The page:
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4 Leadership Lessons From Marissa Mayer's Surprise Rise

1. Throw your hat in the ring.

You'll never know if you can do something unless you try. So try. Mayer may not have the experience of a seasoned chief executive, but is it fair to say that just because she hasn't done this job before that means she won't succeed?

In fact, Mayer has been in a similar "here come the naysayers" position before.

Specifically, this is not Mayer's first time at being a first female. When she joined Google in 1999, she was the company's first female engineer. Mayer's resume most recently included being vice president of Google's local, maps, and location services, however, she has held numerous executive positions in the company and launched more than 100 well-known Google features and products.

>>>3 Leadership Lessons From Tim Tebow

Mayer "got herself into a position where she could take a huge career risk with impunity and become the CEO of a large company," says Peter Cohan, an adjunct professor at Babson College and owner of a strategy consulting and venture capital firm, adding that it's, "a very unusual example of somebody who starts off as an important player in a small business and ends up turning herself into a big company executive." Taking the top job at Yahoo! shows that she is willing to take a risk, even if it might be more of a risk to her reputation than to her financial situation at this point, he says.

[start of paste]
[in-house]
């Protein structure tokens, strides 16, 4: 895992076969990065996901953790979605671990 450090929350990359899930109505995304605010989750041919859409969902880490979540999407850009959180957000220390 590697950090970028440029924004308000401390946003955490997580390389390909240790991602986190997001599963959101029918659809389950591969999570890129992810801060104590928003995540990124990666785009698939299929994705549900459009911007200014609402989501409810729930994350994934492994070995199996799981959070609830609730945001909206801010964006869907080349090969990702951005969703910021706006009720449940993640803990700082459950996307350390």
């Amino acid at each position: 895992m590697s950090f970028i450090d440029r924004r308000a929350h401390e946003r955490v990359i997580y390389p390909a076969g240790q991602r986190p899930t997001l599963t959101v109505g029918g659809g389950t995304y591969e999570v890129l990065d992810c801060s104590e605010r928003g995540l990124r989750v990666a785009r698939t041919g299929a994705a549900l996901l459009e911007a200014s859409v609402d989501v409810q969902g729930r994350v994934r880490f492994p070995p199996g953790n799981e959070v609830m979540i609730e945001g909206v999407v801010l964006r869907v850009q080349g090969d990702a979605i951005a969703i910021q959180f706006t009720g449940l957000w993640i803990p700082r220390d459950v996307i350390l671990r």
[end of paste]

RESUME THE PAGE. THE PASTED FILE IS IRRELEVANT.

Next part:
Cohan started his company in 1994. At the time, he says, he thought the idea was extremely risky, but in the end a good decision.

"Sometimes taking a risk is actually less risky than not taking a risk," Cohan says.

It is also clearly a risky bet from Yahoo!'s perspective.

2. Women need to network.

"Women are kind of lacking of the good old boy network or the ability to leverage their peers," says Robin Toft, president and CEO of Sanford Rose Associates - San Diego, the La Jolla, Calif.-based division of the international executive search firm. Toft's office focuses on placing female executives in C-suite offices.

"What I realize by working with them is that female CEOs don't know each other and don't leverage each other for best practices or intelligence or support," she says.

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